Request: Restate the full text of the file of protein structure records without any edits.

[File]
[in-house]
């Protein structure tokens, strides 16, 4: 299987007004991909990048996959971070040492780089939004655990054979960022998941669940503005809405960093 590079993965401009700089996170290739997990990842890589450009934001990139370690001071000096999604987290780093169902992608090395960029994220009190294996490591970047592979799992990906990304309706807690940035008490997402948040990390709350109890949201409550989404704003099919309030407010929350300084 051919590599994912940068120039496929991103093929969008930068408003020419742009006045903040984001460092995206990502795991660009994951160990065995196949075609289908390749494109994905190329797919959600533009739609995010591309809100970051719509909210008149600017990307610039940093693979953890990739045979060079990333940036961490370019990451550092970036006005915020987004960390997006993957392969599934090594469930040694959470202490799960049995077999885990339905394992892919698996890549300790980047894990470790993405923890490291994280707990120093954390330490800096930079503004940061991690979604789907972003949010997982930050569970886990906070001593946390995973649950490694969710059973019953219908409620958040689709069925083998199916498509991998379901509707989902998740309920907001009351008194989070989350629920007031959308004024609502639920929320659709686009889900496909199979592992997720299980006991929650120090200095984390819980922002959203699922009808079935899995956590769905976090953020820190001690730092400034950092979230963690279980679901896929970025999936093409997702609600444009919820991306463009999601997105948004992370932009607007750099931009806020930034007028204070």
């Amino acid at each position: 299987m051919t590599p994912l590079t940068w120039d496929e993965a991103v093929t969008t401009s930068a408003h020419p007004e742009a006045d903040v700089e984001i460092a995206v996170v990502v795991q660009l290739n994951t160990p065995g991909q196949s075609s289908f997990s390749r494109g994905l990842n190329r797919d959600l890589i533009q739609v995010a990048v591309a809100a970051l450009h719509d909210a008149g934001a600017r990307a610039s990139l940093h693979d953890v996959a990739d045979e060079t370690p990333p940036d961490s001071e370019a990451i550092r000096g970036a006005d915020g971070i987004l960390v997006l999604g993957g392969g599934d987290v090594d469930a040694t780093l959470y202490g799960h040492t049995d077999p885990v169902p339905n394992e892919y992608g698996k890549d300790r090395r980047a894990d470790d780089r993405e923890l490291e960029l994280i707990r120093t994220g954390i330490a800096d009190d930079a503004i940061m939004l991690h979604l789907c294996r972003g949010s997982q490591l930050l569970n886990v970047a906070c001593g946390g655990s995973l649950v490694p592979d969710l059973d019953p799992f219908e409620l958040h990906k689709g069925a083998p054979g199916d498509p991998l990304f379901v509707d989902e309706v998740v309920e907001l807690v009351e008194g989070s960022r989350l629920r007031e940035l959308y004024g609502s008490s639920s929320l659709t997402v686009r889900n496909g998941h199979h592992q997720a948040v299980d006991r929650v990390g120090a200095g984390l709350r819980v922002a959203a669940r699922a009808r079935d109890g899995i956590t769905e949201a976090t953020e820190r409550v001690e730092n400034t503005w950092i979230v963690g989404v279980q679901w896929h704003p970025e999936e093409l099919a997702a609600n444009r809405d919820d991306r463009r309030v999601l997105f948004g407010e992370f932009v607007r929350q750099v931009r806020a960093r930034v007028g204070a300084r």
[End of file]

[in-house]
């Protein structure tokens, strides 16, 4: 299987007004991909990048996959971070040492780089939004655990054979960022998941669940503005809405960093 590079993965401009700089996170290739997990990842890589450009934001990139370690001071000096999604987290780093169902992608090395960029994220009190294996490591970047592979799992990906990304309706807690940035008490997402948040990390709350109890949201409550989404704003099919309030407010929350300084 051919590599994912940068120039496929991103093929969008930068408003020419742009006045903040984001460092995206990502795991660009994951160990065995196949075609289908390749494109994905190329797919959600533009739609995010591309809100970051719509909210008149600017990307610039940093693979953890990739045979060079990333940036961490370019990451550092970036006005915020987004960390997006993957392969599934090594469930040694959470202490799960049995077999885990339905394992892919698996890549300790980047894990470790993405923890490291994280707990120093954390330490800096930079503004940061991690979604789907972003949010997982930050569970886990906070001593946390995973649950490694969710059973019953219908409620958040689709069925083998199916498509991998379901509707989902998740309920907001009351008194989070989350629920007031959308004024609502639920929320659709686009889900496909199979592992997720299980006991929650120090200095984390819980922002959203699922009808079935899995956590769905976090953020820190001690730092400034950092979230963690279980679901896929970025999936093409997702609600444009919820991306463009999601997105948004992370932009607007750099931009806020930034007028204070």
């Amino acid at each position: 299987m051919t590599p994912l590079t940068w120039d496929e993965a991103v093929t969008t401009s930068a408003h020419p007004e742009a006045d903040v700089e984001i460092a995206v996170v990502v795991q660009l290739n994951t160990p065995g991909q196949s075609s289908f997990s390749r494109g994905l990842n190329r797919d959600l890589i533009q739609v995010a990048v591309a809100a970051l450009h719509d909210a008149g934001a600017r990307a610039s990139l940093h693979d953890v996959a990739d045979e060079t370690p990333p940036d961490s001071e370019a990451i550092r000096g970036a006005d915020g971070i987004l960390v997006l999604g993957g392969g599934d987290v090594d469930a040694t780093l959470y202490g799960h040492t049995d077999p885990v169902p339905n394992e892919y992608g698996k890549d300790r090395r980047a894990d470790d780089r993405e923890l490291e960029l994280i707990r120093t994220g954390i330490a800096d009190d930079a503004i940061m939004l991690h979604l789907c294996r972003g949010s997982q490591l930050l569970n886990v970047a906070c001593g946390g655990s995973l649950v490694p592979d969710l059973d019953p799992f219908e409620l958040h990906k689709g069925a083998p054979g199916d498509p991998l990304f379901v509707d989902e309706v998740v309920e907001l807690v009351e008194g989070s960022r989350l629920r007031e940035l959308y004024g609502s008490s639920s929320l659709t997402v686009r889900n496909g998941h199979h592992q997720a948040v299980d006991r929650v990390g120090a200095g984390l709350r819980v922002a959203a669940r699922a009808r079935d109890g899995i956590t769905e949201a976090t953020e820190r409550v001690e730092n400034t503005w950092i979230v963690g989404v279980q679901w896929h704003p970025e999936e093409l099919a997702a609600n444009r809405d919820d991306r463009r309030v999601l997105f948004g407010e992370f932009v607007r929350q750099v931009r806020a960093r930034v007028g204070a300084r």